Positive attitude lessens health risks for older adults, study shows
Seniors who maintain a positive outlook can counteract negative affects of a lonely life, Canadian researchers have found.
The implications are significant since previous studies have established that older adults who are lonely are at greater risk of developing health problems, noted Carsten Wrosch, a professor in Concordia University's Department of Psychology and member of the Centre for Research in Human Development. In an upcoming article in the journal Psychosomatic Medicine that he co-authored, Wrosch asserts individuals can reverse negative affects.
"Our aim was to see whether using self-protective strategies, such as thinking positively and avoiding self-blame in the context of common age-related threats could prevent lonely older adults from exhibiting increases in stress hormones and inflammatory biomarkers," he explained. They did.
Researchers followed 122 seniors during a six-year period, asking them to gauge whether they remain optimistic and don't “blame myself” in the face of healthcare challenges. Investigators also measured biological markers C-reactive protein (CRP) and cortisol in study subjects' saliva and blood. High CRP levels increase a person's risk of inflammatory diseases such high blood pressure and diabetes, while cortisol is responsible for stress-related changes in the body.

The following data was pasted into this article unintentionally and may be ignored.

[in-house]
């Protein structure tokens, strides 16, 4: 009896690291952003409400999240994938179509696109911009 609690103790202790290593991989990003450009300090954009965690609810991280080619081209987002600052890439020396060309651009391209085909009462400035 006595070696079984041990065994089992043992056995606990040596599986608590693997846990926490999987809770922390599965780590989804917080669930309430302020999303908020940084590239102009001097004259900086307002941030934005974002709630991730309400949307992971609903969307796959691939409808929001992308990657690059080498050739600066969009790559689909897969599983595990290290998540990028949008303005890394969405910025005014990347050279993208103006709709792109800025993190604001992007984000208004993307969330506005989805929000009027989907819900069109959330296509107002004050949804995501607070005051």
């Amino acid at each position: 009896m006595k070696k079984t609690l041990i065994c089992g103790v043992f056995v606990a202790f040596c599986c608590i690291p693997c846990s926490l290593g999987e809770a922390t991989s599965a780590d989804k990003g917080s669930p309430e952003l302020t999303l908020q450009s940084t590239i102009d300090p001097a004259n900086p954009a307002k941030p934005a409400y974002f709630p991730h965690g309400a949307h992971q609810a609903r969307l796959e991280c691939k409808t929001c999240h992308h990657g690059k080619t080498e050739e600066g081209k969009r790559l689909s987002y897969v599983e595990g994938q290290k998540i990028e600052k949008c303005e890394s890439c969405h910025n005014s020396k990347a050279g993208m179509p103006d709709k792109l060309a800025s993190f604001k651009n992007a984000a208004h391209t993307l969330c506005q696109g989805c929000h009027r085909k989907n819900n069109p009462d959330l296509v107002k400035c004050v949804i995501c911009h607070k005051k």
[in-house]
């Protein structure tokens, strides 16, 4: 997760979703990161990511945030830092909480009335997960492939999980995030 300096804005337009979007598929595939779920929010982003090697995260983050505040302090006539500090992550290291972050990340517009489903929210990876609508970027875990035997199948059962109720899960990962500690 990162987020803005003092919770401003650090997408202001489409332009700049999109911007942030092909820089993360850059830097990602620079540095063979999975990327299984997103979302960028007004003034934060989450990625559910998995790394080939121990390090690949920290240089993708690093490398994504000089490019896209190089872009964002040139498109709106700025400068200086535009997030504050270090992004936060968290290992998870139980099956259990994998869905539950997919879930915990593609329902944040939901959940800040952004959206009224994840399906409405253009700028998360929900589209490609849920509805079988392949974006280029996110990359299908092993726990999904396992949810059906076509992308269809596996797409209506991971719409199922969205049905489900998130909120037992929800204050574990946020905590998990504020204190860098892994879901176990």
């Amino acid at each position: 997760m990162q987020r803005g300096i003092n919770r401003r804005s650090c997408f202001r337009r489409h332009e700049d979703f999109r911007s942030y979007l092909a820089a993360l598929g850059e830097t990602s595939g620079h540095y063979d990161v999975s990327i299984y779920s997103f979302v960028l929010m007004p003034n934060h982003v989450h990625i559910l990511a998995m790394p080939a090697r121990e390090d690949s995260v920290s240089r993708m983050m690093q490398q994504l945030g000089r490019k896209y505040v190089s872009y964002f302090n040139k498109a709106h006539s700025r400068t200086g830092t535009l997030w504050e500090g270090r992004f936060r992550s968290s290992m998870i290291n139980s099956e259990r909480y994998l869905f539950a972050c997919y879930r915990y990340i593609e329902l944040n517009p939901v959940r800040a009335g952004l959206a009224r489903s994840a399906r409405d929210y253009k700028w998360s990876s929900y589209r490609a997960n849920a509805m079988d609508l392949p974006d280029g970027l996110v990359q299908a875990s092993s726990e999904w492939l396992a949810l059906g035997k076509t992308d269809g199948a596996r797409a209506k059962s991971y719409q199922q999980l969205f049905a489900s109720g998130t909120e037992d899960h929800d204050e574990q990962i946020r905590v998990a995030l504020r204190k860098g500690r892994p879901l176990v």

"Older adults can be taught through counseling or therapy to engage in self-protective thoughts like staying positive when it comes to their own health,” Wrosch said. “That means a better quality of life, both physically and mentally – something we all want at any age."